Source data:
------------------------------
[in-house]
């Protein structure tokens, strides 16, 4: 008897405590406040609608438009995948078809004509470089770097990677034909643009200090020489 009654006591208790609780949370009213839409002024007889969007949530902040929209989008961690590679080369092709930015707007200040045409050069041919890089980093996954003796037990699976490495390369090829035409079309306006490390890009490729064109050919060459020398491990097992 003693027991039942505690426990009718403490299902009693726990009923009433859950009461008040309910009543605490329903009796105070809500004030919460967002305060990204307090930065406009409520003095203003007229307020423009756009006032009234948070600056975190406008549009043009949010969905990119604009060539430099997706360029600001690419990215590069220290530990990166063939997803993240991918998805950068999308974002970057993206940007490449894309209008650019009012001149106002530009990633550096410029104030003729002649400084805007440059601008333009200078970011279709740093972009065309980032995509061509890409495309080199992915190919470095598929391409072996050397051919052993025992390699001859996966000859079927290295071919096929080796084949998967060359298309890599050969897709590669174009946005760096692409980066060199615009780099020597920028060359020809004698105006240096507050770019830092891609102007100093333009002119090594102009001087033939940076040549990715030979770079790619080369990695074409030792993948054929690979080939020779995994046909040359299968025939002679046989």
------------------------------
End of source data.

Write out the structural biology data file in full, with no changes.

[in-house]
């Protein structure tokens, strides 16, 4: 008897405590406040609608438009995948078809004509470089770097990677034909643009200090020489 009654006591208790609780949370009213839409002024007889969007949530902040929209989008961690590679080369092709930015707007200040045409050069041919890089980093996954003796037990699976490495390369090829035409079309306006490390890009490729064109050919060459020398491990097992 003693027991039942505690426990009718403490299902009693726990009923009433859950009461008040309910009543605490329903009796105070809500004030919460967002305060990204307090930065406009409520003095203003007229307020423009756009006032009234948070600056975190406008549009043009949010969905990119604009060539430099997706360029600001690419990215590069220290530990990166063939997803993240991918998805950068999308974002970057993206940007490449894309209008650019009012001149106002530009990633550096410029104030003729002649400084805007440059601008333009200078970011279709740093972009065309980032995509061509890409495309080199992915190919470095598929391409072996050397051919052993025992390699001859996966000859079927290295071919096929080796084949998967060359298309890599050969897709590669174009946005760096692409980066060199615009780099020597920028060359020809004698105006240096507050770019830092891609102007100093333009002119090594102009001087033939940076040549990715030979770079790619080369990695074409030792993948054929690979080939020779995994046909040359299968025939002679046989």